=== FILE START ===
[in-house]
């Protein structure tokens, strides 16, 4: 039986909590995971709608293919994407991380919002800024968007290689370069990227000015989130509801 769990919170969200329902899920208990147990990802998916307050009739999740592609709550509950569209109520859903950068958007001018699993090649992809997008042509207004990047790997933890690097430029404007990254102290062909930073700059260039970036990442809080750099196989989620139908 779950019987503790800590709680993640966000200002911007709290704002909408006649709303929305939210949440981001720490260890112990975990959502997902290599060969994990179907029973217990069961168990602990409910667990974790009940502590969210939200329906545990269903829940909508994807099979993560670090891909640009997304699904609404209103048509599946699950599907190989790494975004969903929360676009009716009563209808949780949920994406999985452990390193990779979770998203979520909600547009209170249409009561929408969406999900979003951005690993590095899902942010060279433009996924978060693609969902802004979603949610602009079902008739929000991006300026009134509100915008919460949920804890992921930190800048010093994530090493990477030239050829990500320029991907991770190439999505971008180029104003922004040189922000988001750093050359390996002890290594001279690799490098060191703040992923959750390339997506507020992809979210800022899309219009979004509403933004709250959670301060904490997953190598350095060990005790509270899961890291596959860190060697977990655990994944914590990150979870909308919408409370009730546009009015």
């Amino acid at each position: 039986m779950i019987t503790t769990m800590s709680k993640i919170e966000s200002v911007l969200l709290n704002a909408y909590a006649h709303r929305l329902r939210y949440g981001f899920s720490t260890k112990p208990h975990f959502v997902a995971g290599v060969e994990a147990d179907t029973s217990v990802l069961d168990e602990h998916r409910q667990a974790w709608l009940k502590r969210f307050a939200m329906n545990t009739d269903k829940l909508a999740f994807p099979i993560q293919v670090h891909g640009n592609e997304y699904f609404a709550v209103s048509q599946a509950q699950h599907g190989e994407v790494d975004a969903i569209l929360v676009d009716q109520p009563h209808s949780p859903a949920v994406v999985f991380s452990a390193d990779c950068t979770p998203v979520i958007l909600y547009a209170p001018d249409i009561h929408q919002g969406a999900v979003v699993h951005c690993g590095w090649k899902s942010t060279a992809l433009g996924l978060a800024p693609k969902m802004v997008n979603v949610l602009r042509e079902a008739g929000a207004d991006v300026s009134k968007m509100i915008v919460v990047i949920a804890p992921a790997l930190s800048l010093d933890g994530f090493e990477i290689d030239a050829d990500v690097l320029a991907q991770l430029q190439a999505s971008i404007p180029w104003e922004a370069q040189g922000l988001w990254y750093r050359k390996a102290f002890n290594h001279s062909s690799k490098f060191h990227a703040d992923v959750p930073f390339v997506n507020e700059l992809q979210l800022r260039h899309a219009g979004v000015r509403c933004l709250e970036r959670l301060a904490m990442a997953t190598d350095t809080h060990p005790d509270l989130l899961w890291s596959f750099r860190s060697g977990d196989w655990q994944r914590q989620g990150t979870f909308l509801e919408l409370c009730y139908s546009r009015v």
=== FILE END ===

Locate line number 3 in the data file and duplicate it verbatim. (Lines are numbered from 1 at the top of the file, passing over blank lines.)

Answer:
């Amino acid at each position: 039986m779950i019987t503790t769990m800590s709680k993640i919170e966000s200002v911007l969200l709290n704002a909408y909590a006649h709303r929305l329902r939210y949440g981001f899920s720490t260890k112990p208990h975990f959502v997902a995971g290599v060969e994990a147990d179907t029973s217990v990802l069961d168990e602990h998916r409910q667990a974790w709608l009940k502590r969210f307050a939200m329906n545990t009739d269903k829940l909508a999740f994807p099979i993560q293919v670090h891909g640009n592609e997304y699904f609404a709550v209103s048509q599946a509950q699950h599907g190989e994407v790494d975004a969903i569209l929360v676009d009716q109520p009563h209808s949780p859903a949920v994406v999985f991380s452990a390193d990779c950068t979770p998203v979520i958007l909600y547009a209170p001018d249409i009561h929408q919002g969406a999900v979003v699993h951005c690993g590095w090649k899902s942010t060279a992809l433009g996924l978060a800024p693609k969902m802004v997008n979603v949610l602009r042509e079902a008739g929000a207004d991006v300026s009134k968007m509100i915008v919460v990047i949920a804890p992921a790997l930190s800048l010093d933890g994530f090493e990477i290689d030239a050829d990500v690097l320029a991907q991770l430029q190439a999505s971008i404007p180029w104003e922004a370069q040189g922000l988001w990254y750093r050359k390996a102290f002890n290594h001279s062909s690799k490098f060191h990227a703040d992923v959750p930073f390339v997506n507020e700059l992809q979210l800022r260039h899309a219009g979004v000015r509403c933004l709250e970036r959670l301060a904490m990442a997953t190598d350095t809080h060990p005790d509270l989130l899961w890291s596959f750099r860190s060697g977990d196989w655990q994944r914590q989620g990150t979870f909308l509801e919408l409370c009730y139908s546009r009015v």